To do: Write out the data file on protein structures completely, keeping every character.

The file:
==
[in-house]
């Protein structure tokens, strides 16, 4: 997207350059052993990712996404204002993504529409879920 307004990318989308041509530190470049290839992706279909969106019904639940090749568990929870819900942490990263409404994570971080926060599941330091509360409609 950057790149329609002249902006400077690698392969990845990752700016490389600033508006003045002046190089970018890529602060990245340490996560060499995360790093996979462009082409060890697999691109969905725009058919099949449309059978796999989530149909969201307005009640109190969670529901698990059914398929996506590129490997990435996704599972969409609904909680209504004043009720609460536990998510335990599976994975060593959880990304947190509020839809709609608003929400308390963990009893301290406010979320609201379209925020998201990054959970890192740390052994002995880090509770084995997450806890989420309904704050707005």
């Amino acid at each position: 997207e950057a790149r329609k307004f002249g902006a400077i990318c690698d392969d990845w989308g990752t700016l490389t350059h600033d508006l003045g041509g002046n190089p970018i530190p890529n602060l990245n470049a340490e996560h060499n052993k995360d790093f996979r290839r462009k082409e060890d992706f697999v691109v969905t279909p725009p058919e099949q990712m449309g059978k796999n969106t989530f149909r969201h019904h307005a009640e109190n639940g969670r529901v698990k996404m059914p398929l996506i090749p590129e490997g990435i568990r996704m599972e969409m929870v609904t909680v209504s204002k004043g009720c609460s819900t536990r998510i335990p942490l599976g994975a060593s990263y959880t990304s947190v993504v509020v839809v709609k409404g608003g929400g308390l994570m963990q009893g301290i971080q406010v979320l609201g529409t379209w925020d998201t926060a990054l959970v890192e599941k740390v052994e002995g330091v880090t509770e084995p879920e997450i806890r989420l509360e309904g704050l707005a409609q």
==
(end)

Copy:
[in-house]
């Protein structure tokens, strides 16, 4: 997207350059052993990712996404204002993504529409879920 307004990318989308041509530190470049290839992706279909969106019904639940090749568990929870819900942490990263409404994570971080926060599941330091509360409609 950057790149329609002249902006400077690698392969990845990752700016490389600033508006003045002046190089970018890529602060990245340490996560060499995360790093996979462009082409060890697999691109969905725009058919099949449309059978796999989530149909969201307005009640109190969670529901698990059914398929996506590129490997990435996704599972969409609904909680209504004043009720609460536990998510335990599976994975060593959880990304947190509020839809709609608003929400308390963990009893301290406010979320609201379209925020998201990054959970890192740390052994002995880090509770084995997450806890989420309904704050707005």
């Amino acid at each position: 997207e950057a790149r329609k307004f002249g902006a400077i990318c690698d392969d990845w989308g990752t700016l490389t350059h600033d508006l003045g041509g002046n190089p970018i530190p890529n602060l990245n470049a340490e996560h060499n052993k995360d790093f996979r290839r462009k082409e060890d992706f697999v691109v969905t279909p725009p058919e099949q990712m449309g059978k796999n969106t989530f149909r969201h019904h307005a009640e109190n639940g969670r529901v698990k996404m059914p398929l996506i090749p590129e490997g990435i568990r996704m599972e969409m929870v609904t909680v209504s204002k004043g009720c609460s819900t536990r998510i335990p942490l599976g994975a060593s990263y959880t990304s947190v993504v509020v839809v709609k409404g608003g929400g308390l994570m963990q009893g301290i971080q406010v979320l609201g529409t379209w925020d998201t926060a990054l959970v890192e599941k740390v052994e002995g330091v880090t509770e084995p879920e997450i806890r989420l509360e309904g704050l707005a409609q």